100 ms Poisson train, the mean amplitude was −4.56 mV (averaged across trials and neurons), but the trial-to-trial standard deviation of this amplitude was only 400 µV (averaged across neurons, and , left side). The trial-to-trial jitter of the time the hyperpolarization took to reach its peak value was also small, 1.27 ms (averaged across neurons, and , left side). The neuron-to-neuron variability of amplitude and timing was somewhat larger than the trial-to-trial variability, with standard deviations of 1.45 mV and 1.78 ms, respectively, but these values nevertheless demonstrated that precise inhibitory control of a population of neurons could take place with millivolt and millisecond resolution. Finally, we quantitatively examined the through-train sustainability of light-elicited voltage changes, by comparing the amplitude mean and amplitude variability, and timing variability, between the hyperpolarization events elicited by the first five light pulses in the 59-pulse train, and the last five light pulses in the train (). No difference was seen for any of these statistics, compared between the events elicited at the beginning vs. end of the train (p
>0.10 for all measures, t-test). Identical conclusions held for the λ
200 ms Poisson train with 46 pulses (, and ). The high temporal and amplitude fidelity of Halo-mediated hyperpolarizations suggests that Halo may be an ideal tool for simulating many forms of synaptic inhibition.
Halo-mediated naturalistic trains of inhibitory events.
We next analyzed the ability of Halo to enable rapidly-inducible and rapidly-reversible silencing of neural activity. In patch clamped neurons, we delivered trains of intracellularly-injected somatic currents (~300 pA, lasting 4 ms each), causing the neurons to fire 20 action potentials at 5 Hz with a 100% success rate (, “I-injection”). We then scheduled yellow light pulses to occur at certain phases within the somatic current-injection protocol–specifically, during the times when spikes 7 through 11, and spike 17, would normally be driven (, “Light”). Finally, we presented the light pulses and the somatic current injections simultaneously (, “I-injection±light”, three trials shown), and discovered that strikingly, spiking was blocked precisely during the periods of yellow light exposure, and at no other times. Most remarkably, the rapid onset and offset kinetics of Halo allowed the deletion of even single spikes
–specifically, the second yellow light pulse, timed to silence just spike 17, was able to eliminate spike 17 without affecting neighboring spikes 16 or 18 at all. We repeated this experiment five times, on each of n
6 neurons (). Across all these experiments, the second pulse of yellow light reduced the probability of firing spike 17 to 3.3%, whereas neighboring spikes 16 and 18 fired 96.7% of the time; this latter success probability was not significantly different from the success rate of the first spike in the train, before any light exposure at all (χ2
>0.30). In total, during periods when the yellow light was off, somatic current pulses elicited spikes 98.7% of the time, whereas during periods when the yellow light was on, somatic current pulses elicited spikes only 1.2% of the time. The temporal precision of Halo in silencing spikes therefore offers a novel method of creating ultratransient, precise, and effective inhibition of activity in genetically-specified neurons.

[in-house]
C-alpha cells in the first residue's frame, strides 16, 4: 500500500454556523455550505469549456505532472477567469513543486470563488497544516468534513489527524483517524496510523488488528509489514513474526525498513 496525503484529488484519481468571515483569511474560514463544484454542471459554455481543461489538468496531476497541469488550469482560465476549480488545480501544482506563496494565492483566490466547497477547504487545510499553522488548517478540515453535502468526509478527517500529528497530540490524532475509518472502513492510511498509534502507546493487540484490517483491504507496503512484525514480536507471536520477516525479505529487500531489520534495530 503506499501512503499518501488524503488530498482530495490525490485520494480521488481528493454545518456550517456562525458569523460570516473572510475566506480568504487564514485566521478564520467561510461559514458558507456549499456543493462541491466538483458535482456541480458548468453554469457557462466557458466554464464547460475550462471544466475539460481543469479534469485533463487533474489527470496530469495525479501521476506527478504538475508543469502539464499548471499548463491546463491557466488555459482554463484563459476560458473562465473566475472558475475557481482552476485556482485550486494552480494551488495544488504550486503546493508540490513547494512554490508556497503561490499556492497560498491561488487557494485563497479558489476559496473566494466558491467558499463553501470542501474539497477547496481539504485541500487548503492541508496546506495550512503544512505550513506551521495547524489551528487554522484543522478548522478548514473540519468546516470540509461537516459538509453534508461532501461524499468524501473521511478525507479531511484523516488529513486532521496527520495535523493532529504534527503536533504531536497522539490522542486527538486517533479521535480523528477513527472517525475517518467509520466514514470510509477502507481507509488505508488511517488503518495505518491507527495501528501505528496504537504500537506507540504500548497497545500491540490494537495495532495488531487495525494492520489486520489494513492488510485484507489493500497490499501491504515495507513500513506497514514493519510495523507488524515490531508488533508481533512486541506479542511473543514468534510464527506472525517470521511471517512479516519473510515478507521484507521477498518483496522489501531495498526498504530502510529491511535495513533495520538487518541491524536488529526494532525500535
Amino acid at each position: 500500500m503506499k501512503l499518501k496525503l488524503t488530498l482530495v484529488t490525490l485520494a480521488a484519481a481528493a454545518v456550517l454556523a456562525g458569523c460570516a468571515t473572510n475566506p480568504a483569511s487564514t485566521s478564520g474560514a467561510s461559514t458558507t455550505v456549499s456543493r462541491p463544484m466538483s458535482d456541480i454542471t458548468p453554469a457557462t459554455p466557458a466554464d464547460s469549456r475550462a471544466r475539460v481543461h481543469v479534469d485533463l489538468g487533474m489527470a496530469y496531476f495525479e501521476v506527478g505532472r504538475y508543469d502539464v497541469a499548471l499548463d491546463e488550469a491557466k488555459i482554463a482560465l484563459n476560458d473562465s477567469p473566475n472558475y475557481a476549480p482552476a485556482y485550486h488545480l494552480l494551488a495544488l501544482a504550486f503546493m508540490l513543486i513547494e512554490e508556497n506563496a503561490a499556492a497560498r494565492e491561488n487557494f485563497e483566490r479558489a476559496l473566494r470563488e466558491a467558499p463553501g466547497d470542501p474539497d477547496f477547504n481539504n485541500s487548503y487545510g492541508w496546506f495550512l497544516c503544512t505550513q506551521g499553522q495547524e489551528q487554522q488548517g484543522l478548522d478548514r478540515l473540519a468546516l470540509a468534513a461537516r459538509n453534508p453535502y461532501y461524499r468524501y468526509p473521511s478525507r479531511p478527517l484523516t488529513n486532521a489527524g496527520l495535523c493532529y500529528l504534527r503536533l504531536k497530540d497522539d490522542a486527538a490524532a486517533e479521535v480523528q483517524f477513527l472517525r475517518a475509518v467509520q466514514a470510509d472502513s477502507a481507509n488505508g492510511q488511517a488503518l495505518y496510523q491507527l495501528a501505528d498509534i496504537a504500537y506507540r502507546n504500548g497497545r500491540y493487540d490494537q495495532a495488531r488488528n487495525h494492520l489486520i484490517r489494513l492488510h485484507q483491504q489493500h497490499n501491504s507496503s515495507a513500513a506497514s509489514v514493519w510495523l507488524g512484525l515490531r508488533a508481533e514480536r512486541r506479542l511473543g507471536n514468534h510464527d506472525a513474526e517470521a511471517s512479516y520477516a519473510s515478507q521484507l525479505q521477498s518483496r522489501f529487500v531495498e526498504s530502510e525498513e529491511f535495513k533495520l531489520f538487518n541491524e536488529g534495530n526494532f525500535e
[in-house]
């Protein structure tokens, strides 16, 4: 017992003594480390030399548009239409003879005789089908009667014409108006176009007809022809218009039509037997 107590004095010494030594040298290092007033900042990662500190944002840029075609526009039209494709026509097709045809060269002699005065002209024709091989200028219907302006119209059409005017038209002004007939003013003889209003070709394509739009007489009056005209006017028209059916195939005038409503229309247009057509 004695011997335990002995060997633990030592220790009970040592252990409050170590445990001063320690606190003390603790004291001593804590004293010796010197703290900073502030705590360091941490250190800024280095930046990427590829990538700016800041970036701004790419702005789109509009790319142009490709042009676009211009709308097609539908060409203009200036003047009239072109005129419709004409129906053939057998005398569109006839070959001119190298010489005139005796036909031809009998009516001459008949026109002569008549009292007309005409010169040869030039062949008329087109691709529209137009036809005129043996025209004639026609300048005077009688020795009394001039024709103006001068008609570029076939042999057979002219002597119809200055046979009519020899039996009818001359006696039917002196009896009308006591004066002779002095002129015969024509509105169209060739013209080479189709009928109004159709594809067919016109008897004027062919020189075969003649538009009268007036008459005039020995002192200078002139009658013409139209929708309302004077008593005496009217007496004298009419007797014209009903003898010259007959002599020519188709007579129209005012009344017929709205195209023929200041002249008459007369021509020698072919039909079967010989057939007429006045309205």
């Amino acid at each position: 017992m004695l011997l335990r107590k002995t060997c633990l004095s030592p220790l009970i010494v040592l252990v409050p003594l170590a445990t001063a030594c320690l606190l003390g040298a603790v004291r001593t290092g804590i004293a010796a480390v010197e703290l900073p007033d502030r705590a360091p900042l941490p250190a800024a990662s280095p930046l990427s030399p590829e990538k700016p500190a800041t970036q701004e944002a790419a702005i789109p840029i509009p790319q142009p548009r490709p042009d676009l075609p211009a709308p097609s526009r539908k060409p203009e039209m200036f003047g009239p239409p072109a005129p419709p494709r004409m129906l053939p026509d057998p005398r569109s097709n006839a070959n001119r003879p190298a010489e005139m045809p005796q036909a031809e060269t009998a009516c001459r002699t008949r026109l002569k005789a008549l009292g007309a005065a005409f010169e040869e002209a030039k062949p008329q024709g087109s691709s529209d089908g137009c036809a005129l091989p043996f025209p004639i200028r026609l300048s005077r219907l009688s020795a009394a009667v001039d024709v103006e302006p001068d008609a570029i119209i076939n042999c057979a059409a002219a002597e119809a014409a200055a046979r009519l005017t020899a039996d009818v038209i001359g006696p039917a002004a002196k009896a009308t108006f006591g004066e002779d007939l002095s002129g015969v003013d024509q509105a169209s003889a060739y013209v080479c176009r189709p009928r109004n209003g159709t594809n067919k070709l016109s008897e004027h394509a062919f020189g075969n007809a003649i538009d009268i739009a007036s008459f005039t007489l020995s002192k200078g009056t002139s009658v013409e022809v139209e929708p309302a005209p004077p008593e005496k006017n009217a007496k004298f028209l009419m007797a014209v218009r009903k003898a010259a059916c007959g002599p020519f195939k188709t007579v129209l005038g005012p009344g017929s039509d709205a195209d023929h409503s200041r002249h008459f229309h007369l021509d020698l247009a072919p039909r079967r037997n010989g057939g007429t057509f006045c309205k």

Halo-mediated silencing of neuronal spiking.
Halo-mediated currents and hyperpolarizations appeared to decay slightly during 1-second long pulses of yellow light (), raising the question of how Halo might perform during longer-duration neural silencing experiments. We exposed Halo-expressing neurons to continuous yellow light, and found that the hyperpolarization decayed with a time constant of approximately 16.8±10.4 seconds (n
8 neurons; representative trace shown in ). We tested for recovery of Halo function after 15 seconds of yellow light, with repeated 1-second test pulses of yellow light delivered every 30 seconds, and found that even after four such rest periods, the hyperpolarization peak amplitude remained down by 33% from its original peak amplitude, suggesting that the Halo protein had entered an inactive state ( and , black dots). Earlier studies on halorhodopsin from another archaebacterium, Halobacterium halobium
, found evidence for a similar type of rundown, due to accumulation of an inactive 13-cis
retinal form of the halorhodopsin molecule, which required seconds to recover to the original state 
. However, these earlier studies also found that brief periods of blue light could facilitate rapid recovery of H. halobium
halorhodopsin to the active form, by assisting in the re-isomerization of 13-cis retinal to the all-trans form. For Halo, we found that a brief pulse of moderate-intensity blue light (~10 mW/mm2
400 ms-long), delivered through the GFP excitation filter) could completely restore Halo to its active state (), recovering the hyperpolarizations elicited by the test pulses of yellow light to their original amplitude (p
>0.05 for each test pulse, paired t-test; n
8; , open blue dots). Thus, despite the existence of rundown during long-lasting exposure of Halo-expressing neurons to yellow light, brief periods of blue light exposure will facilitate the optimal performance of Halo during long periods of neural inhibition in vivo